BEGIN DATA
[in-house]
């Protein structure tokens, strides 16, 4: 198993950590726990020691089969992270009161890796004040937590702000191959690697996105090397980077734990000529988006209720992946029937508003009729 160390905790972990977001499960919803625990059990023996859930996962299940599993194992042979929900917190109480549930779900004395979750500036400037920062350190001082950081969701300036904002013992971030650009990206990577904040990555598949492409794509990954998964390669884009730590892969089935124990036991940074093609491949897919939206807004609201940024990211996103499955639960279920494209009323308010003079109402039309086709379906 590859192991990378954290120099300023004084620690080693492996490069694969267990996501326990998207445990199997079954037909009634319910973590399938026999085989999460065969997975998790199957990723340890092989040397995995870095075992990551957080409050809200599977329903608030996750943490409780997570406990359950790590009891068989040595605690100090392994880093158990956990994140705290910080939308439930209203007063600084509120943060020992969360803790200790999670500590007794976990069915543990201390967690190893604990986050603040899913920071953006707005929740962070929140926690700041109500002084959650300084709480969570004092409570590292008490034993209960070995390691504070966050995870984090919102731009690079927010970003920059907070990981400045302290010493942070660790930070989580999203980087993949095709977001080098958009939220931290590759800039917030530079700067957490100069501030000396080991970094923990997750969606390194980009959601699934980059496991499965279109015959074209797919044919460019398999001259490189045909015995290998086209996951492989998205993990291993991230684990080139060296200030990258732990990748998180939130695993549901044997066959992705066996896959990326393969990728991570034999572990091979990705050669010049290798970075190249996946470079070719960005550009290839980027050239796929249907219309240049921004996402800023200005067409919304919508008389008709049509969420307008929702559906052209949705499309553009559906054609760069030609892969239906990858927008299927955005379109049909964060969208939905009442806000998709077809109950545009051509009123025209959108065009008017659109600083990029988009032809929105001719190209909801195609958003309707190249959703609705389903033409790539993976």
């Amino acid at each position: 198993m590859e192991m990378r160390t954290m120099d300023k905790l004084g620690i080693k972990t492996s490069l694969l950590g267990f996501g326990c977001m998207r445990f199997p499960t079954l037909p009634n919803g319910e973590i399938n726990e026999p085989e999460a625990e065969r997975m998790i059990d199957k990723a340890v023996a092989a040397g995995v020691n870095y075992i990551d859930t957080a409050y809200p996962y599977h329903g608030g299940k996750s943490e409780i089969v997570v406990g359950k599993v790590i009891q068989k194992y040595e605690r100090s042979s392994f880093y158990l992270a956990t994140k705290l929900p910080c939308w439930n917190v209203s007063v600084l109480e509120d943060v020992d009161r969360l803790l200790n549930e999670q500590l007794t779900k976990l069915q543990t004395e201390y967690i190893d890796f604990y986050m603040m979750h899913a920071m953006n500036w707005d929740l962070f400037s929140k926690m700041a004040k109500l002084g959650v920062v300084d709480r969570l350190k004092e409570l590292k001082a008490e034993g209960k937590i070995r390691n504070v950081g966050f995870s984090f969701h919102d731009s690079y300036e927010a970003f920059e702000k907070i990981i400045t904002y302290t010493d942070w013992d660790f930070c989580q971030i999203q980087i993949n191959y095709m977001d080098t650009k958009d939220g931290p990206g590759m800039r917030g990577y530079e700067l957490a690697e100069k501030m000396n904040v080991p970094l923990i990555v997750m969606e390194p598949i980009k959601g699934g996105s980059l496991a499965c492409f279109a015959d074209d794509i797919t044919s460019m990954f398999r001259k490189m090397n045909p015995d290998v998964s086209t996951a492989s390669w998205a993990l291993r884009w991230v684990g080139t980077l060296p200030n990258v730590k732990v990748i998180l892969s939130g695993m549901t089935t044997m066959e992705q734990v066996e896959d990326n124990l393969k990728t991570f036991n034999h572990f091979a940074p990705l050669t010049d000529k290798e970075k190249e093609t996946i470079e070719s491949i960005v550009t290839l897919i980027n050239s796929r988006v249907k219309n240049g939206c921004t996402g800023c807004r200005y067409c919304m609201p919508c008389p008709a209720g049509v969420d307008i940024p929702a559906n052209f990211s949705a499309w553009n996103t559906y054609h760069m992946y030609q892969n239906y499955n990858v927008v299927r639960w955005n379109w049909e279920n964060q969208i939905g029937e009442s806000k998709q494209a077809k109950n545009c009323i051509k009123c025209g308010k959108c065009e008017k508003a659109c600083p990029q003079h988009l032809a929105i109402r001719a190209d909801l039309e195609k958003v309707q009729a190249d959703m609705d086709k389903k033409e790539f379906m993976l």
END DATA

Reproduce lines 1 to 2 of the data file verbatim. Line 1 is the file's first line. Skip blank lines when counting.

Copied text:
[in-house]
């Protein structure tokens, strides 16, 4: 198993950590726990020691089969992270009161890796004040937590702000191959690697996105090397980077734990000529988006209720992946029937508003009729 160390905790972990977001499960919803625990059990023996859930996962299940599993194992042979929900917190109480549930779900004395979750500036400037920062350190001082950081969701300036904002013992971030650009990206990577904040990555598949492409794509990954998964390669884009730590892969089935124990036991940074093609491949897919939206807004609201940024990211996103499955639960279920494209009323308010003079109402039309086709379906 590859192991990378954290120099300023004084620690080693492996490069694969267990996501326990998207445990199997079954037909009634319910973590399938026999085989999460065969997975998790199957990723340890092989040397995995870095075992990551957080409050809200599977329903608030996750943490409780997570406990359950790590009891068989040595605690100090392994880093158990956990994140705290910080939308439930209203007063600084509120943060020992969360803790200790999670500590007794976990069915543990201390967690190893604990986050603040899913920071953006707005929740962070929140926690700041109500002084959650300084709480969570004092409570590292008490034993209960070995390691504070966050995870984090919102731009690079927010970003920059907070990981400045302290010493942070660790930070989580999203980087993949095709977001080098958009939220931290590759800039917030530079700067957490100069501030000396080991970094923990997750969606390194980009959601699934980059496991499965279109015959074209797919044919460019398999001259490189045909015995290998086209996951492989998205993990291993991230684990080139060296200030990258732990990748998180939130695993549901044997066959992705066996896959990326393969990728991570034999572990091979990705050669010049290798970075190249996946470079070719960005550009290839980027050239796929249907219309240049921004996402800023200005067409919304919508008389008709049509969420307008929702559906052209949705499309553009559906054609760069030609892969239906990858927008299927955005379109049909964060969208939905009442806000998709077809109950545009051509009123025209959108065009008017659109600083990029988009032809929105001719190209909801195609958003309707190249959703609705389903033409790539993976």